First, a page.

Leslie Ann Smith" />
side bar
Sunday, September 24, 2023


Venue to carry soulful tunes

Houston’s live music lovers’ mouths have been watering for months in anticipation of the grand opening of House of Blues, which was partly founded by Blues Brother Dan Aykroyd in 1992.

The chain has locations across the U.S., including Los Angeles, Atlantic City, Chicago and New York City. Texas was added to the list of hot spots in May of 2007 when HOB opened in Dallas. Houston will now have its very own location in Downtown’s Houston Pavilion complex.

The original opening was scheduled for the beginning of October. However, because of damages from Hurricane Ike, it had to be delayed by several weeks. HOB’s grand opening is not officially until Oct. 18, but music will begin ringing through the rafters this Saturday, showcasing Cowboy Mouth and opening band The Lifters. Other bands for opening week include performers such as The Presidents of the United States of America on Sunday, Ghostland Observatory on Tuesday, Jay-Z on Oct. 16 and not surprisingly the duo that started it all, The Blues Brothers, on Oct. 18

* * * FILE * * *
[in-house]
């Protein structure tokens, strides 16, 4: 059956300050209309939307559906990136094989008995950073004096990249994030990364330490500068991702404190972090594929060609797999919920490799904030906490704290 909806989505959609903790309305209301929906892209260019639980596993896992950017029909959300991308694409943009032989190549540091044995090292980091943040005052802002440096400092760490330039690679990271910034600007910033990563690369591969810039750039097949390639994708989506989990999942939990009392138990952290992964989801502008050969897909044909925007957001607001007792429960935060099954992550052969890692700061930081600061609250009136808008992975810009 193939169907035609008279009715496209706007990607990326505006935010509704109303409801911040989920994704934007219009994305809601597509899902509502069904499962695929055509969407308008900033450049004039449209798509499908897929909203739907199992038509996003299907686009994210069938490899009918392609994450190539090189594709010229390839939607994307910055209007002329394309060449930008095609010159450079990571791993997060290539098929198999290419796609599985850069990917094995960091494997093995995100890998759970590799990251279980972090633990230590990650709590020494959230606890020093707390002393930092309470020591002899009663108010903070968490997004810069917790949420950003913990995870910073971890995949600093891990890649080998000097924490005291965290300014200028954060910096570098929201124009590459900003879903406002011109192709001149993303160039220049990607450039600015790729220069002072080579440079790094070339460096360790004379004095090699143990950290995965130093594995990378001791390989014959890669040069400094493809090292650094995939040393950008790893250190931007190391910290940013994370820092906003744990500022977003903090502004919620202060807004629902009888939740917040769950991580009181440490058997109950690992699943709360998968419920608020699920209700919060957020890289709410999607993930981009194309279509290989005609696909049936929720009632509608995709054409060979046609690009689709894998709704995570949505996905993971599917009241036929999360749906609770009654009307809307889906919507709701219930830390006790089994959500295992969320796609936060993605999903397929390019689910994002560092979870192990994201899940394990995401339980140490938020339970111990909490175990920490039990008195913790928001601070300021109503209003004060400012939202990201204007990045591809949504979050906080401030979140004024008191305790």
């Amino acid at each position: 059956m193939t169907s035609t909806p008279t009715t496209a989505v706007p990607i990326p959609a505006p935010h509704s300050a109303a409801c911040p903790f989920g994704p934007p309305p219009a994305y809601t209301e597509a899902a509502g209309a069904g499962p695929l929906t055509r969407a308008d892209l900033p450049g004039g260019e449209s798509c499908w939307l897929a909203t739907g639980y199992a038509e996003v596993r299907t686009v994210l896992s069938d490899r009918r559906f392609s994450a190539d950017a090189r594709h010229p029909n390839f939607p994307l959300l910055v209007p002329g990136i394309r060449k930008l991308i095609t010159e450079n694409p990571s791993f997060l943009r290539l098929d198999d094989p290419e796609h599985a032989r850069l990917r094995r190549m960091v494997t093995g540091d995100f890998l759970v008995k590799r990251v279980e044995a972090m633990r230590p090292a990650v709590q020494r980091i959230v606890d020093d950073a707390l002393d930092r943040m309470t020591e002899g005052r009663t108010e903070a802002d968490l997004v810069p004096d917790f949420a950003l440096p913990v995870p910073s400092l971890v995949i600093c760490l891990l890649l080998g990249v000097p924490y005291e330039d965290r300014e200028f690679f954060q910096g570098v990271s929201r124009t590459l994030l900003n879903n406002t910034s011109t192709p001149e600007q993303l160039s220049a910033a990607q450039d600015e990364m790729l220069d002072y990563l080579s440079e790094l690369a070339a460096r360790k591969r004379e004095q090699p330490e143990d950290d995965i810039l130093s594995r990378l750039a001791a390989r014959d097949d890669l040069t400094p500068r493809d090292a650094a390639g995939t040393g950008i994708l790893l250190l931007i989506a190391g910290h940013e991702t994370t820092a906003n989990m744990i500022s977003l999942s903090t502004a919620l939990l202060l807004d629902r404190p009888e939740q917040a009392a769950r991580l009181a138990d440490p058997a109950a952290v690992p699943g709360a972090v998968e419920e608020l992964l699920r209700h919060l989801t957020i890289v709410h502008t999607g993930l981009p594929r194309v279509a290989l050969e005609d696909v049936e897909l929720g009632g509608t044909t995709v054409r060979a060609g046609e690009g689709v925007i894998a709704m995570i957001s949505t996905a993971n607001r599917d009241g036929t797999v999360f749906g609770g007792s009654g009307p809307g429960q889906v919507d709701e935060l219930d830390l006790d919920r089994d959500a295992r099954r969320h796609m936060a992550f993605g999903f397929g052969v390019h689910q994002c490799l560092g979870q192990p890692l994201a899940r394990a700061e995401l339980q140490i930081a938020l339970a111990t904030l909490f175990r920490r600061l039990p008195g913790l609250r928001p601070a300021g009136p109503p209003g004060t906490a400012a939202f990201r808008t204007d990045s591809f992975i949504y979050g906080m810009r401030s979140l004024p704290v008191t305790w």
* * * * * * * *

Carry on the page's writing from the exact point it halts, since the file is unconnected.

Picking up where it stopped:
The remainder of October’s line up is not completely devoid of musical variety including All Time Low on Oct. 22, Sara Bareilles on Oct. 23 and TV on the Radio on Oct. 29.

HOB will offer its guests many options for entertainment. Since the basic concept for this style of venue is to "feed the body and soul," there will be a Sunday buffet offered with live gospel music, although this will not be available until early 2009. The types of food that will grace the tables and bellies of the patrons is, of course, soul food. Such items include Cajun-style jambalaya and Voodoo shrimp, classic baby-back ribs and homemade biscuits. Besides the comfort cuisine, House of Blues will hold parties, weddings, business lunches and birthdays. The venue can hold up to 1,500 people.

The building of a House of Blues is not all sunshine and rainbows for everyone. Many in the independent music scene are grumbling about the HOB’s opening. They fear that such a large venue might put smaller ones out of business. However, others in the scene say it might offer Houston a possibility of having more bands book tour dates here – bands that might have otherwise skipped the town in favor of playing in Austin or Dallas.

Leave a Reply

Your email address will not be published. Required fields are marked *

Back to Top ↑
  • Sign up for our Email Edition

  • Polls

    What about UH will you miss the least this summer?

    View Results

    Loading ... Loading ...